Medicare Patients Can Sue HMOs

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State court rules in favor of consumers’ right to seek redress if care is improperly denied.

Los Angeles Times

Medicare patients in California may sue health maintenance organizations for denying necessary but expensive medical treatment, the California Supreme Court decided Thursday.

The 5-2 ruling clears the way for elderly and disabled patients and their survivors to seek hefty compensation, including punitive damages, from HMOs that improperly deny care. About 1.5 million Medicare patients in California are enrolled in HMOs.

Many such suits in California previously had been dismissed on the grounds that federal law requires these complaints to be filed in an administrative proceeding established by the Medicare law. The federal process allows only limited claims and compensation.

“The decision could not be better for Medicare beneficiaries,” said Carol S. Jimenez, a Los Alamitos lawyer who represents the family of a now-deceased Orange County man in the case. “It means that their HMOs can’t deny care and escape the consequences.”

Lawyers for PacifiCare of California, the second-largest HMO in the state and a defendant in the case, are considering an appeal to the U.S. Supreme Court.

“The concern is: Do we want to have a situation where the Medicare process is bypassed and is replaced with what we believe is unnecessary litigation,” said attorney Jon Z. Manzanares, who also denied that the Orange County man, George McCall, was treated improperly.

Justice Kathryn Mickle Werdegar, writing for the court majority, said state and federal courts have disagreed over whether such lawsuits are permitted in state courts, and the U.S. Supreme Court has not addressed the question.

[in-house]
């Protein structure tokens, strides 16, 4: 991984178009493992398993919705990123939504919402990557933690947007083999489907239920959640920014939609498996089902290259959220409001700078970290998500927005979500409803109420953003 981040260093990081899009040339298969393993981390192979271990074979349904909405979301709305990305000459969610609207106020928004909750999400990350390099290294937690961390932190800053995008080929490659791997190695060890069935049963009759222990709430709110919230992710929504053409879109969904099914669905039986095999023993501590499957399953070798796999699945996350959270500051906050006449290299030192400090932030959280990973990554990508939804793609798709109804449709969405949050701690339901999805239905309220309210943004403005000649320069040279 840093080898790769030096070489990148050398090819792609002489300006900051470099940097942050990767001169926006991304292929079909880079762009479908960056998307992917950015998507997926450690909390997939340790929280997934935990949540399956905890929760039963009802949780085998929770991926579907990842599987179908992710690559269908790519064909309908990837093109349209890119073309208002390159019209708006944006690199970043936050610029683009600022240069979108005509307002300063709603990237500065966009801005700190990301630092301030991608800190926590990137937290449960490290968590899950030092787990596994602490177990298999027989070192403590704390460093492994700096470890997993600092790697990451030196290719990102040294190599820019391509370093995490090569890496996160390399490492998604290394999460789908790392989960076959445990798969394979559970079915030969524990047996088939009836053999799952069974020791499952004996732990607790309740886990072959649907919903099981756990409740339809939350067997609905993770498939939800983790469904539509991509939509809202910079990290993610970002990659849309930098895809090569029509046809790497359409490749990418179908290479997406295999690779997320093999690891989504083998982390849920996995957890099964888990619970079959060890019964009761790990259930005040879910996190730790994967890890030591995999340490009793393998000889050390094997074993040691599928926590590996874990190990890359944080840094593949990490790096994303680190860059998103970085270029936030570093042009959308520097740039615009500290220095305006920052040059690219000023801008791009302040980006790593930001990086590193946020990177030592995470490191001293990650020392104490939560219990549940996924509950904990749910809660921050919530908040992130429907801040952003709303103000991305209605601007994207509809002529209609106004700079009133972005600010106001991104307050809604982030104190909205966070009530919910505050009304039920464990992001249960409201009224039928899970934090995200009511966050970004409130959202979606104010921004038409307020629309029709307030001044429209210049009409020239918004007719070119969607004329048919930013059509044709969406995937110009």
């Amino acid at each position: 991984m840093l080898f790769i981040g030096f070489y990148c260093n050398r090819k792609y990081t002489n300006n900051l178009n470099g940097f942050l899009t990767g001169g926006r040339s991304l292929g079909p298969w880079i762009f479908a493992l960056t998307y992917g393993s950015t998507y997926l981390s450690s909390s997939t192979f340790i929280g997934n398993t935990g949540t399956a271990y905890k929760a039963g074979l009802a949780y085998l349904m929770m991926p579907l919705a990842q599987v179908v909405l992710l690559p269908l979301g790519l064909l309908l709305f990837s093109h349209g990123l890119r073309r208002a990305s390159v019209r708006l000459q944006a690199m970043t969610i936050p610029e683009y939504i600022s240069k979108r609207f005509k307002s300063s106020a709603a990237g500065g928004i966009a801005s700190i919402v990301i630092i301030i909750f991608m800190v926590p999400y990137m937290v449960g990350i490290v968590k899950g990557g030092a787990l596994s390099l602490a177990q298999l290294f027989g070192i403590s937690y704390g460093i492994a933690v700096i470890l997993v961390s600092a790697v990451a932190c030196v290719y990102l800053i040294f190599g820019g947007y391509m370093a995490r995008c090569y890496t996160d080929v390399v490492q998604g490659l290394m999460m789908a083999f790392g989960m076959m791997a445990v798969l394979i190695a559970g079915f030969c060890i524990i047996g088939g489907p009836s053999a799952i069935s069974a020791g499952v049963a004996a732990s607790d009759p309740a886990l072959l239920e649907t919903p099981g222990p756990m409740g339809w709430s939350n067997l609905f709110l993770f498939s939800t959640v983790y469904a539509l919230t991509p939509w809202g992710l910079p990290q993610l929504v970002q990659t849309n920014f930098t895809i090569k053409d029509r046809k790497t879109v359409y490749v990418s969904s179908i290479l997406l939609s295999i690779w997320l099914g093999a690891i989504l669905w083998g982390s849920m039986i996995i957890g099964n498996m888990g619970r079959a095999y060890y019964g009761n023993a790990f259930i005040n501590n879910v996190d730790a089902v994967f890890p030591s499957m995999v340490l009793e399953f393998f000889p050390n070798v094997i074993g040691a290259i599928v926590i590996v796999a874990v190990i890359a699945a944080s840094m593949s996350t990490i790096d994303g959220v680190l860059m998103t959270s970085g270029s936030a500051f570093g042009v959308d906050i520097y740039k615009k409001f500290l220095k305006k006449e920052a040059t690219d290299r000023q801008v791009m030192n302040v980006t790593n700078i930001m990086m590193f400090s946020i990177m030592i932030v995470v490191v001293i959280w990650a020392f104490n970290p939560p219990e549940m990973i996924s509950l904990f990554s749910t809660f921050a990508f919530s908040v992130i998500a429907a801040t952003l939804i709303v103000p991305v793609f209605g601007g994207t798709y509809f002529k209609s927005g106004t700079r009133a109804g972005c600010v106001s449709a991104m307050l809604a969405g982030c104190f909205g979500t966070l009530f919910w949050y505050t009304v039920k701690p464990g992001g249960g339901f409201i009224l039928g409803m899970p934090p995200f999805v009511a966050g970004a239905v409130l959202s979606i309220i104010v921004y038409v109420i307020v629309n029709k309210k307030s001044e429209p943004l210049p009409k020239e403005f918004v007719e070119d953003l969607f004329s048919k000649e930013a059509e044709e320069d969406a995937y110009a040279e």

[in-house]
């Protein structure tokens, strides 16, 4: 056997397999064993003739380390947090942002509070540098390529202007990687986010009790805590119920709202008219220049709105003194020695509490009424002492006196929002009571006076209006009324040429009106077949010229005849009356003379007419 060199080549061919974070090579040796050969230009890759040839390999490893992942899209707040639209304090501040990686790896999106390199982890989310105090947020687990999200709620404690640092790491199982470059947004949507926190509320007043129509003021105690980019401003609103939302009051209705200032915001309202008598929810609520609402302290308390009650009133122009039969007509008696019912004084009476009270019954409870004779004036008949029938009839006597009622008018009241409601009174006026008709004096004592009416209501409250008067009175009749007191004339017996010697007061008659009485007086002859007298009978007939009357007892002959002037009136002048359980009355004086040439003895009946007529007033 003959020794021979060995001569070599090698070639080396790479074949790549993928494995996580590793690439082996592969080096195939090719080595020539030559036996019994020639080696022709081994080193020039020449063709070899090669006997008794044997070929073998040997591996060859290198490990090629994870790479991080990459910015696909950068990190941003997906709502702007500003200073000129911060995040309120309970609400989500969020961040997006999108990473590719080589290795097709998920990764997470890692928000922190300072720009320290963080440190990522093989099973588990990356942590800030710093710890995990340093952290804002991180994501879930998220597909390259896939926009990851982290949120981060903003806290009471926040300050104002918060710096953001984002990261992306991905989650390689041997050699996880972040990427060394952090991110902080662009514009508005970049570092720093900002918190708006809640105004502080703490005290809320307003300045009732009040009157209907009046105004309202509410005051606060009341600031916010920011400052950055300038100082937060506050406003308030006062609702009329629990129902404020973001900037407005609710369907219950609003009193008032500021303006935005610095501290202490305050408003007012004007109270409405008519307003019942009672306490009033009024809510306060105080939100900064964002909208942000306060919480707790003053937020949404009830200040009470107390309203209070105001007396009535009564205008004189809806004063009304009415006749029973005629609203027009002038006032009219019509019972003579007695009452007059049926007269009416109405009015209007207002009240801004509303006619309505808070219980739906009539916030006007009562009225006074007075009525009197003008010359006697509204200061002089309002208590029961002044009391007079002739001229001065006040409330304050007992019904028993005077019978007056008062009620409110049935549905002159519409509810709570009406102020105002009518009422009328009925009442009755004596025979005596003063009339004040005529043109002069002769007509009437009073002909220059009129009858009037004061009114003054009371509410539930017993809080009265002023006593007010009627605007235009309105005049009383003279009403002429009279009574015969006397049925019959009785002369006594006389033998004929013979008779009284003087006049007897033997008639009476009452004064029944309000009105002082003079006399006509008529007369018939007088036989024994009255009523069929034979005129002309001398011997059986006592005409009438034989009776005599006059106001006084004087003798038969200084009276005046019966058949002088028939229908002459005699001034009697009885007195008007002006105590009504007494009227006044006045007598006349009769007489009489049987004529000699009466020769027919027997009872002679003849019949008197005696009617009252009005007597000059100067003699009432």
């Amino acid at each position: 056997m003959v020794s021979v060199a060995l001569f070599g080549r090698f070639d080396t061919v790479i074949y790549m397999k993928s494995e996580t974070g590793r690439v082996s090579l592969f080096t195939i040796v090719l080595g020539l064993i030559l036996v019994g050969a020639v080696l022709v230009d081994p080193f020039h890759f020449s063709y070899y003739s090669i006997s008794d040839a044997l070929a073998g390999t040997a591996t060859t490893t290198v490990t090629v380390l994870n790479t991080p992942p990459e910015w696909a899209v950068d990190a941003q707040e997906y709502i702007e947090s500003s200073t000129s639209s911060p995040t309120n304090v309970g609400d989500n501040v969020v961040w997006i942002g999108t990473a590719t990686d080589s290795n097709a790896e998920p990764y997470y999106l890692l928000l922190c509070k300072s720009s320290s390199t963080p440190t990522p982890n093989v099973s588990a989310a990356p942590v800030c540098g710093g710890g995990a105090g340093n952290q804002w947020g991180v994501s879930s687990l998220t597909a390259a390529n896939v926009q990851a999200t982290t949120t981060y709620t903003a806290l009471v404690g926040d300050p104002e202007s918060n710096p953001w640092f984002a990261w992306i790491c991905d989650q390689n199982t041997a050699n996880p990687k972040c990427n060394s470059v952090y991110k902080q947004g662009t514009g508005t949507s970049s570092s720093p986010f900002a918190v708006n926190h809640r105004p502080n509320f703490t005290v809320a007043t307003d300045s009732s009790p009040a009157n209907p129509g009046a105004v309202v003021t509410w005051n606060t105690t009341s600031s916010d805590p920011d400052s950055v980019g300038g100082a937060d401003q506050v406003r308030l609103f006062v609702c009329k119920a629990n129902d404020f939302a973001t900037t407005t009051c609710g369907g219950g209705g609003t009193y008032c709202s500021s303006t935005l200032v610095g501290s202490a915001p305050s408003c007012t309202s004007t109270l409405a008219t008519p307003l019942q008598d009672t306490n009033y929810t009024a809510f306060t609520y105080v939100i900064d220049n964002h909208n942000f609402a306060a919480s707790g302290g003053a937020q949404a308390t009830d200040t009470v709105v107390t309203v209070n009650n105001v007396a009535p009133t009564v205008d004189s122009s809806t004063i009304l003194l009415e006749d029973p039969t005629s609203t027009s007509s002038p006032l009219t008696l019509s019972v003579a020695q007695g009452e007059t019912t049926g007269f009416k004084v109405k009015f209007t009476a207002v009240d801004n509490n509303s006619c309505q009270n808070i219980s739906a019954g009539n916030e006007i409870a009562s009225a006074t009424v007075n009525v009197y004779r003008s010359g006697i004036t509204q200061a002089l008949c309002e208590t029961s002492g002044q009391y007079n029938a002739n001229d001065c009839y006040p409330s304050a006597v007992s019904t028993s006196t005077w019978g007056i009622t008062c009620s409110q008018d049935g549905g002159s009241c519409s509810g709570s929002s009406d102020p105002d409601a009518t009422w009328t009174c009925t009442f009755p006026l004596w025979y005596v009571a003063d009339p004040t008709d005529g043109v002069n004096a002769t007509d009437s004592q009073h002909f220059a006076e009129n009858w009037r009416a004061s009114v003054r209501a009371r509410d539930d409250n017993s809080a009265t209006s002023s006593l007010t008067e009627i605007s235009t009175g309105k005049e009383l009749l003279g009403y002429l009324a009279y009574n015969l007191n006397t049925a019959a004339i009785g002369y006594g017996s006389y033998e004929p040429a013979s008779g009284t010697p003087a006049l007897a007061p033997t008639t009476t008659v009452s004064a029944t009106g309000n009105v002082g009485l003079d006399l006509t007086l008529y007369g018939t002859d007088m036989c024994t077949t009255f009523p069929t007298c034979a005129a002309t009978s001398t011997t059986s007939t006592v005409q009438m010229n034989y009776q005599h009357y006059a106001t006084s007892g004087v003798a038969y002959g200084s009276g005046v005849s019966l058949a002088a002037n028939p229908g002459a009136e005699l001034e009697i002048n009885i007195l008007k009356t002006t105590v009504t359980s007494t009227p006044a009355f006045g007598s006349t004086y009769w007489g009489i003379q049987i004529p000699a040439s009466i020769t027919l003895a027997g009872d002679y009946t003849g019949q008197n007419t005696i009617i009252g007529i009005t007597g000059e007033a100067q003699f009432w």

She said the federal Medicare law, while establishing an administrative system for patient complaints, did not specifically prohibit lawsuits in state court.

“We presume that in enacting laws, Congress does not intend to preempt state regulation of the same subject matter unless a contrary intent is made clear,” wrote Werdegar, a moderate on the court.

The two most conservative members of the state high court dissented. Justice Marvin R. Baxter, joined by Justice Janice Rogers Brown, contended that the federal Medicare Act presents a careful administrative program for handling complaints.

“While the system may not afford the range of relief available under state law, it is designed to provide that coverage decisions are reviewed in a thorough and expeditious manner” by the federal government and review boards, Baxter wrote.

McCall, who suffered from lung disease, had brought the case, charging that his HMO, PacifiCare, and his physician provider group, Greater Newport Physicians Inc., refused to refer him for a lung transplant.

The Costa Mesa businessman was receiving treatment under Medicare. He was extremely ill and in the hospital when a nurse asked his wife, Barbara, why he wasn’t on a lung transplant list, Jimenez said.

When he asked about a transplant, his doctors told him he would be a candidate but they would not refer him until he quit the HMO and relied fully on Medicare, which covers the full cost of such transplants, the lawyer said.

The same doctors continued to treat him as a Medicare patient after he left the HMO, Jimenez said.

“The moment he disenrolled, they referred him for a transplant because then, from that moment on, they got paid every time they saw him and did not have to pay for any of the care for which he had been referred,” Jimenez said.

McCall waited about two years for the transplant, surviving on a ventilator. He died several hours after receiving a transplant at the age of 58. He left three grown children, two of them in college.

‘They Took the Love of My Life From Me’

Barbara McCall said Thursday that she hopes the ruling “means that HMOs will no longer be able to get away with things like they did to George.”